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Resuscitation. 2006 Jul;70(1):37-43. Epub 2006 Jun 8.

Correlations between cardiac output, stroke volume, central venous pressure, intra-abdominal pressure and total circulating blood volume in resuscitation of major burns.

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  • 1Department for Hand, Plastic and Reconstructive Surgery, Burn Center, BG, Trauma Center Ludwigshafen, Plastic & Hand Surgery, The University of Heidelberg, Berlin, Germany. markus.kuentscher@ukb.de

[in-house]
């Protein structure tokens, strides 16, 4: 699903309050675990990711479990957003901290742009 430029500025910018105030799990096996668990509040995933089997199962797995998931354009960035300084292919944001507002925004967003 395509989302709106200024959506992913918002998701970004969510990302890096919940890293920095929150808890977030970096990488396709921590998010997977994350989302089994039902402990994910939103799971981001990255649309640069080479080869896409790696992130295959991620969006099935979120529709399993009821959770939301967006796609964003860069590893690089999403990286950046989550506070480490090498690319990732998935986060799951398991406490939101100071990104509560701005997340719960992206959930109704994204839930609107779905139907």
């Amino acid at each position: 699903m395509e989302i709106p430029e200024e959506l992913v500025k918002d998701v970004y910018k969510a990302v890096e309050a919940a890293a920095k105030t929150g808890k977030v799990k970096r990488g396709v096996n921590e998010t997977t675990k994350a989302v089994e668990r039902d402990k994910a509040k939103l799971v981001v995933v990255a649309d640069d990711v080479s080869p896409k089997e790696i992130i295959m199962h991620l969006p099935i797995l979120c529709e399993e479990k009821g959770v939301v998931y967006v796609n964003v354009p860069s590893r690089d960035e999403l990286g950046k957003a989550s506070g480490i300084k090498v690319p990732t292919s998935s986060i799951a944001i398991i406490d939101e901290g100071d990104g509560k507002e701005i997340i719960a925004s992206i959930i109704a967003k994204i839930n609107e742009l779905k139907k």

The purpose of this study was to observe the interactions between cardiac index (CI), stroke volume index (SVI), central venous pressure (CVP), intra-abdominal pressure (IAP) and total circulating blood volume index (TBVI) during resuscitation of major burns. Sixteen patients with an average TBSA of 46% (26-67%) and an average abbreviated burn severity index of 8.9 (7-11) were included into an intra-individual comparative prospective study over an 18-month period. The COLD Z-021 system (Pulsion Medical Systems, Munich, Germany) was used to obtain CI, SVI and TBVI. Two hundred and thirty-four to 278 intra-individually comparative measurements were performed for the analyses during the first 4 days after the burn injury. Correlations were shown for the interactions between CI and TBVI (r = 0.550; rs = 0.518), SVI and TBVI (r = 0.606; rs = 0.626) and for CVP versus IAP (r = 0.487; rs = 0.474). Poor or no correlations were demonstrated for the comparisons CI versus CVP (r = 0.401; rs = 0.352), CVP-PEEP versus IAP (r = 0.255; rs = 0.272). TBVI versus IAP (r = -0.120; rs = -0.169), TBVI versus CVP (r = 0.025; rs = -0.036), TBVI versus CVP-PEEP (r = -0.046; rs = -0.101), CI versus CVP-PEEP (r = 0.088; rs = 0.092) as well as for IAP versus CI (r = 0.050; rs = 0.034). An additional analysis demonstrated no correlation between TBVI and MAP (r = -0.095; rs = -0.136). Our data provide evidence that the CVP is influenced more by external pressures (IAP) than by the actual intravascular volume status of the patient. Thus, the CVP is not a suitable tool to guide fluid resuscitation during burns with shock. The TBVI may be an ideal value to guide resuscitation because the augmentation of TBVI during fluid resuscitation correlated well with improved cardiac output and stroke volume. Future randomised studies are required to demonstrate whether TBVI guided resuscitation of burns has an impact on outcome.

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